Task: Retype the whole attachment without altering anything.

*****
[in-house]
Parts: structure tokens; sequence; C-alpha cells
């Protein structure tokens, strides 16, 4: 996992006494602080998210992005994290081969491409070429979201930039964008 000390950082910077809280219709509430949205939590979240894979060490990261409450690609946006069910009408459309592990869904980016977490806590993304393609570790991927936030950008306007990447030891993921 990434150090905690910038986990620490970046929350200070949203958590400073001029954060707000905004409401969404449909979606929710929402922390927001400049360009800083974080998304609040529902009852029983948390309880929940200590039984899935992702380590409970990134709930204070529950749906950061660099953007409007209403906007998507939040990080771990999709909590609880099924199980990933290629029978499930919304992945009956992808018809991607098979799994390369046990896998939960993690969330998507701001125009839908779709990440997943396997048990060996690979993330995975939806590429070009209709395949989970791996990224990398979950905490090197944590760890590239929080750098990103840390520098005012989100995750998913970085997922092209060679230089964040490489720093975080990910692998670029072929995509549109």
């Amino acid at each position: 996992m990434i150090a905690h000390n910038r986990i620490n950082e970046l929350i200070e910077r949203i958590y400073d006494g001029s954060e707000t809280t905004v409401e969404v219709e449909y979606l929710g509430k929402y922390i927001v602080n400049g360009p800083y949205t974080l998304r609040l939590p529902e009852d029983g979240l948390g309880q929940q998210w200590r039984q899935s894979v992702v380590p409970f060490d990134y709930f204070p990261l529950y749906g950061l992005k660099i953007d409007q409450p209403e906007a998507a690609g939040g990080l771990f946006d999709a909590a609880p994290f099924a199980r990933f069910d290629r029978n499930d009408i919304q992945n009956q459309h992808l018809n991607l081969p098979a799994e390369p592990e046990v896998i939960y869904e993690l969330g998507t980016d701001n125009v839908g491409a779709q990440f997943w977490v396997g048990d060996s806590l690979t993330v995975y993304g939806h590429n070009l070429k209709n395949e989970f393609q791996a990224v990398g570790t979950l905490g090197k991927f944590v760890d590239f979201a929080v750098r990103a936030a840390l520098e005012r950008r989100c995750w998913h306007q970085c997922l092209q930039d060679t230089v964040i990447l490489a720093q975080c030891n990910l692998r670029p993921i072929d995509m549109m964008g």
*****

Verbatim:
[in-house]
Parts: structure tokens; sequence; C-alpha cells
């Protein structure tokens, strides 16, 4: 996992006494602080998210992005994290081969491409070429979201930039964008 000390950082910077809280219709509430949205939590979240894979060490990261409450690609946006069910009408459309592990869904980016977490806590993304393609570790991927936030950008306007990447030891993921 990434150090905690910038986990620490970046929350200070949203958590400073001029954060707000905004409401969404449909979606929710929402922390927001400049360009800083974080998304609040529902009852029983948390309880929940200590039984899935992702380590409970990134709930204070529950749906950061660099953007409007209403906007998507939040990080771990999709909590609880099924199980990933290629029978499930919304992945009956992808018809991607098979799994390369046990896998939960993690969330998507701001125009839908779709990440997943396997048990060996690979993330995975939806590429070009209709395949989970791996990224990398979950905490090197944590760890590239929080750098990103840390520098005012989100995750998913970085997922092209060679230089964040490489720093975080990910692998670029072929995509549109």
């Amino acid at each position: 996992m990434i150090a905690h000390n910038r986990i620490n950082e970046l929350i200070e910077r949203i958590y400073d006494g001029s954060e707000t809280t905004v409401e969404v219709e449909y979606l929710g509430k929402y922390i927001v602080n400049g360009p800083y949205t974080l998304r609040l939590p529902e009852d029983g979240l948390g309880q929940q998210w200590r039984q899935s894979v992702v380590p409970f060490d990134y709930f204070p990261l529950y749906g950061l992005k660099i953007d409007q409450p209403e906007a998507a690609g939040g990080l771990f946006d999709a909590a609880p994290f099924a199980r990933f069910d290629r029978n499930d009408i919304q992945n009956q459309h992808l018809n991607l081969p098979a799994e390369p592990e046990v896998i939960y869904e993690l969330g998507t980016d701001n125009v839908g491409a779709q990440f997943w977490v396997g048990d060996s806590l690979t993330v995975y993304g939806h590429n070009l070429k209709n395949e989970f393609q791996a990224v990398g570790t979950l905490g090197k991927f944590v760890d590239f979201a929080v750098r990103a936030a840390l520098e005012r950008r989100c995750w998913h306007q970085c997922l092209q930039d060679t230089v964040i990447l490489a720093q975080c030891n990910l692998r670029p993921i072929d995509m549109m964008g």